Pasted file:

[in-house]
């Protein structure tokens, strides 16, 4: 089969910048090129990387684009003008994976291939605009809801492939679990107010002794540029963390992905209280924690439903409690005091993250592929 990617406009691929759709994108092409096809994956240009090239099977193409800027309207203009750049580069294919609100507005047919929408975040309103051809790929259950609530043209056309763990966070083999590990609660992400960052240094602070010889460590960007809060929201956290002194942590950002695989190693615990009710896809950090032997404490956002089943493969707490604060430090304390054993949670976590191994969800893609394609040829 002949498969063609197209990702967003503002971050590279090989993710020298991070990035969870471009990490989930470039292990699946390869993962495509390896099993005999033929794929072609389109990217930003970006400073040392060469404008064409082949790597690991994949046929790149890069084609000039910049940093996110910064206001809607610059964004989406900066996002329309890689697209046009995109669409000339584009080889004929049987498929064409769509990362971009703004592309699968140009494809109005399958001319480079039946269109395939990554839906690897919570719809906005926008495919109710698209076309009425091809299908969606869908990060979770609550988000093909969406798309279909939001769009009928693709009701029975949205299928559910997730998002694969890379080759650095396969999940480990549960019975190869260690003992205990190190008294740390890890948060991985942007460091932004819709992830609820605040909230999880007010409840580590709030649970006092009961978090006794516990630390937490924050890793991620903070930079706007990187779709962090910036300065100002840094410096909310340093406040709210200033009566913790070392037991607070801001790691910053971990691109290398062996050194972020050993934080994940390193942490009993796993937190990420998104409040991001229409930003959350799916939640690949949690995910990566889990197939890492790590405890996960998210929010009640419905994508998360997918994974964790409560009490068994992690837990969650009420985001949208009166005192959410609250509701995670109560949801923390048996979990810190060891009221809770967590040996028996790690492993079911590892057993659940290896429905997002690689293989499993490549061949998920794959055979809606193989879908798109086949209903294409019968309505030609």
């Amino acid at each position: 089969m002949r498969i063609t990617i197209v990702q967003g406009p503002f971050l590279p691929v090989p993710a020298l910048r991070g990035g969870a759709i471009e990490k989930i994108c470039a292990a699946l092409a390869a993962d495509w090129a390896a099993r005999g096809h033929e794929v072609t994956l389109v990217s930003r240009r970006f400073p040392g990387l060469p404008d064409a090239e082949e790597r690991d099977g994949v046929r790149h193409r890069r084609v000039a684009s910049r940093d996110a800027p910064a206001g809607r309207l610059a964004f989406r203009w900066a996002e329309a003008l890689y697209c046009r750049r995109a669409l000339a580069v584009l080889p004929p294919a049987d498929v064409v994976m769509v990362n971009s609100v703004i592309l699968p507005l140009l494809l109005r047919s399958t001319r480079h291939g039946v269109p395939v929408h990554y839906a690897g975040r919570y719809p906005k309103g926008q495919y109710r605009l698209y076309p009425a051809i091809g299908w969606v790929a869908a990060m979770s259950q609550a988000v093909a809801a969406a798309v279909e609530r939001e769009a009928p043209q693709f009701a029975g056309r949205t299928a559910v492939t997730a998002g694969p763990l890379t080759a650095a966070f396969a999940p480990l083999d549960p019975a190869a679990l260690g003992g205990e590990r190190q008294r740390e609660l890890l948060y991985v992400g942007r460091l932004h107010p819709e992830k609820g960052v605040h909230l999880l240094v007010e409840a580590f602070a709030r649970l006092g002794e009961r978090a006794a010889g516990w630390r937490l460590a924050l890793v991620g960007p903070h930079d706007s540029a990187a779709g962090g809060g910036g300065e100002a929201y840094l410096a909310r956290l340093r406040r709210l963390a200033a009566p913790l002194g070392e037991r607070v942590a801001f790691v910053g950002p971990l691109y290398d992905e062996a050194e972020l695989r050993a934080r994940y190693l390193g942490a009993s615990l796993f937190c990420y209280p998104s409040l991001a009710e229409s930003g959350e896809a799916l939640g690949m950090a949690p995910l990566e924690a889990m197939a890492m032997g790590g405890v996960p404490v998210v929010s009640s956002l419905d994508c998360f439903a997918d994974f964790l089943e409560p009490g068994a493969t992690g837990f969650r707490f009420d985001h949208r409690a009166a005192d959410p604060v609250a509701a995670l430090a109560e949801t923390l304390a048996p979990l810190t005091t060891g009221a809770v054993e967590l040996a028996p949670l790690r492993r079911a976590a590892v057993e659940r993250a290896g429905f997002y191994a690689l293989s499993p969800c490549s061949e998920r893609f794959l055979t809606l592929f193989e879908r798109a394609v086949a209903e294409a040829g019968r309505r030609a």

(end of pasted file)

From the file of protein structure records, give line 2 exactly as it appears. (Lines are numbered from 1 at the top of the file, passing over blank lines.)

């Protein structure tokens, strides 16, 4: 089969910048090129990387684009003008994976291939605009809801492939679990107010002794540029963390992905209280924690439903409690005091993250592929 990617406009691929759709994108092409096809994956240009090239099977193409800027309207203009750049580069294919609100507005047919929408975040309103051809790929259950609530043209056309763990966070083999590990609660992400960052240094602070010889460590960007809060929201956290002194942590950002695989190693615990009710896809950090032997404490956002089943493969707490604060430090304390054993949670976590191994969800893609394609040829 002949498969063609197209990702967003503002971050590279090989993710020298991070990035969870471009990490989930470039292990699946390869993962495509390896099993005999033929794929072609389109990217930003970006400073040392060469404008064409082949790597690991994949046929790149890069084609000039910049940093996110910064206001809607610059964004989406900066996002329309890689697209046009995109669409000339584009080889004929049987498929064409769509990362971009703004592309699968140009494809109005399958001319480079039946269109395939990554839906690897919570719809906005926008495919109710698209076309009425091809299908969606869908990060979770609550988000093909969406798309279909939001769009009928693709009701029975949205299928559910997730998002694969890379080759650095396969999940480990549960019975190869260690003992205990190190008294740390890890948060991985942007460091932004819709992830609820605040909230999880007010409840580590709030649970006092009961978090006794516990630390937490924050890793991620903070930079706007990187779709962090910036300065100002840094410096909310340093406040709210200033009566913790070392037991607070801001790691910053971990691109290398062996050194972020050993934080994940390193942490009993796993937190990420998104409040991001229409930003959350799916939640690949949690995910990566889990197939890492790590405890996960998210929010009640419905994508998360997918994974964790409560009490068994992690837990969650009420985001949208009166005192959410609250509701995670109560949801923390048996979990810190060891009221809770967590040996028996790690492993079911590892057993659940290896429905997002690689293989499993490549061949998920794959055979809606193989879908798109086949209903294409019968309505030609």